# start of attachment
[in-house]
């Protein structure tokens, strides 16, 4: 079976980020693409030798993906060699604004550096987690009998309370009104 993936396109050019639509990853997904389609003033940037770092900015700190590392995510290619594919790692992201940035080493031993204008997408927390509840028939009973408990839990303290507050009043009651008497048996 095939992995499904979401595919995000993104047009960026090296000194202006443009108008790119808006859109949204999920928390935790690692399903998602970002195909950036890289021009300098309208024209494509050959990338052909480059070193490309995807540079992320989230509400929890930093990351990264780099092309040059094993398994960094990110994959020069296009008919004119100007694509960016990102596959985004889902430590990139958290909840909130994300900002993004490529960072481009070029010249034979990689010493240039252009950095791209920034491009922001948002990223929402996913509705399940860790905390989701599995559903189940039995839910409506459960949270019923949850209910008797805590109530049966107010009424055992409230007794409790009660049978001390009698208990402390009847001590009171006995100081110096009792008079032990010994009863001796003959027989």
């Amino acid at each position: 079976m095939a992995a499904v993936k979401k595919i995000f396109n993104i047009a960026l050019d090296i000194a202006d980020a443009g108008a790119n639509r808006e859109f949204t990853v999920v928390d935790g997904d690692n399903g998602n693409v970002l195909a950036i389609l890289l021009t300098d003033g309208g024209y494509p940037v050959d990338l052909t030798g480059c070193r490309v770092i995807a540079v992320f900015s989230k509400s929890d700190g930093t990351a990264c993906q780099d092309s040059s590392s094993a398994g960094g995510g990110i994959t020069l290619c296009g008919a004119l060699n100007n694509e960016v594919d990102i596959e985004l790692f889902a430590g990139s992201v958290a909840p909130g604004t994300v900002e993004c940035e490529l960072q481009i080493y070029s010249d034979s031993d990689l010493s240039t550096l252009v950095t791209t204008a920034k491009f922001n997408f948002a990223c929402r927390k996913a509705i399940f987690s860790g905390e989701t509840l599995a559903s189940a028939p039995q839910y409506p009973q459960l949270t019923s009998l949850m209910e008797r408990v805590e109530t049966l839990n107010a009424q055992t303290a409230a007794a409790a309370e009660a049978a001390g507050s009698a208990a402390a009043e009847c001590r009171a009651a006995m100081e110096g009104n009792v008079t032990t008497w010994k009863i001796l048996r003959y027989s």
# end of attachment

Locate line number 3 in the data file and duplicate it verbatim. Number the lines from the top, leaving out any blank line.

């Amino acid at each position: 079976m095939a992995a499904v993936k979401k595919i995000f396109n993104i047009a960026l050019d090296i000194a202006d980020a443009g108008a790119n639509r808006e859109f949204t990853v999920v928390d935790g997904d690692n399903g998602n693409v970002l195909a950036i389609l890289l021009t300098d003033g309208g024209y494509p940037v050959d990338l052909t030798g480059c070193r490309v770092i995807a540079v992320f900015s989230k509400s929890d700190g930093t990351a990264c993906q780099d092309s040059s590392s094993a398994g960094g995510g990110i994959t020069l290619c296009g008919a004119l060699n100007n694509e960016v594919d990102i596959e985004l790692f889902a430590g990139s992201v958290a909840p909130g604004t994300v900002e993004c940035e490529l960072q481009i080493y070029s010249d034979s031993d990689l010493s240039t550096l252009v950095t791209t204008a920034k491009f922001n997408f948002a990223c929402r927390k996913a509705i399940f987690s860790g905390e989701t509840l599995a559903s189940a028939p039995q839910y409506p009973q459960l949270t019923s009998l949850m209910e008797r408990v805590e109530t049966l839990n107010a009424q055992t303290a409230a007794a409790a309370e009660a049978a001390g507050s009698a208990a402390a009043e009847c001590r009171a009651a006995m100081e110096g009104n009792v008079t032990t008497w010994k009863i001796l048996r003959y027989s």